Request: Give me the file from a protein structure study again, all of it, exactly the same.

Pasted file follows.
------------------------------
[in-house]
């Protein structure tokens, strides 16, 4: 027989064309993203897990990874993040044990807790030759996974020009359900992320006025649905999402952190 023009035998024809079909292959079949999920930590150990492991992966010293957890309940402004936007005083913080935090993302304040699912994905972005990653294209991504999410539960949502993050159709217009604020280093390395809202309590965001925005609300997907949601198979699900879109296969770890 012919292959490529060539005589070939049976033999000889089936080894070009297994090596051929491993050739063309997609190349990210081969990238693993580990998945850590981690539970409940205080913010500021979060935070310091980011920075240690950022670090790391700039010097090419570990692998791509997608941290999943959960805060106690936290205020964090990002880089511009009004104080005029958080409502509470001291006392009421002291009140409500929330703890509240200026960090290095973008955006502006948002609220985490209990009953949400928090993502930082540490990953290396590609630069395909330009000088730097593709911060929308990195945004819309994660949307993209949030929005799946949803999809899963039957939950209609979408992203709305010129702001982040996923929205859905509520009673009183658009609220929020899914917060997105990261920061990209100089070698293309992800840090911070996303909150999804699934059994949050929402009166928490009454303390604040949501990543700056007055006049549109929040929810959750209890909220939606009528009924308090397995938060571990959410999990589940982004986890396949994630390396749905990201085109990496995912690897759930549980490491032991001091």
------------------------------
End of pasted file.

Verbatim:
[in-house]
């Protein structure tokens, strides 16, 4: 027989064309993203897990990874993040044990807790030759996974020009359900992320006025649905999402952190 023009035998024809079909292959079949999920930590150990492991992966010293957890309940402004936007005083913080935090993302304040699912994905972005990653294209991504999410539960949502993050159709217009604020280093390395809202309590965001925005609300997907949601198979699900879109296969770890 012919292959490529060539005589070939049976033999000889089936080894070009297994090596051929491993050739063309997609190349990210081969990238693993580990998945850590981690539970409940205080913010500021979060935070310091980011920075240690950022670090790391700039010097090419570990692998791509997608941290999943959960805060106690936290205020964090990002880089511009009004104080005029958080409502509470001291006392009421002291009140409500929330703890509240200026960090290095973008955006502006948002609220985490209990009953949400928090993502930082540490990953290396590609630069395909330009000088730097593709911060929308990195945004819309994660949307993209949030929005799946949803999809899963039957939950209609979408992203709305010129702001982040996923929205859905509520009673009183658009609220929020899914917060997105990261920061990209100089070698293309992800840090911070996303909150999804699934059994949050929402009166928490009454303390604040949501990543700056007055006049549109929040929810959750209890909220939606009528009924308090397995938060571990959410999990589940982004986890396949994630390396749905990201085109990496995912690897759930549980490491032991001091």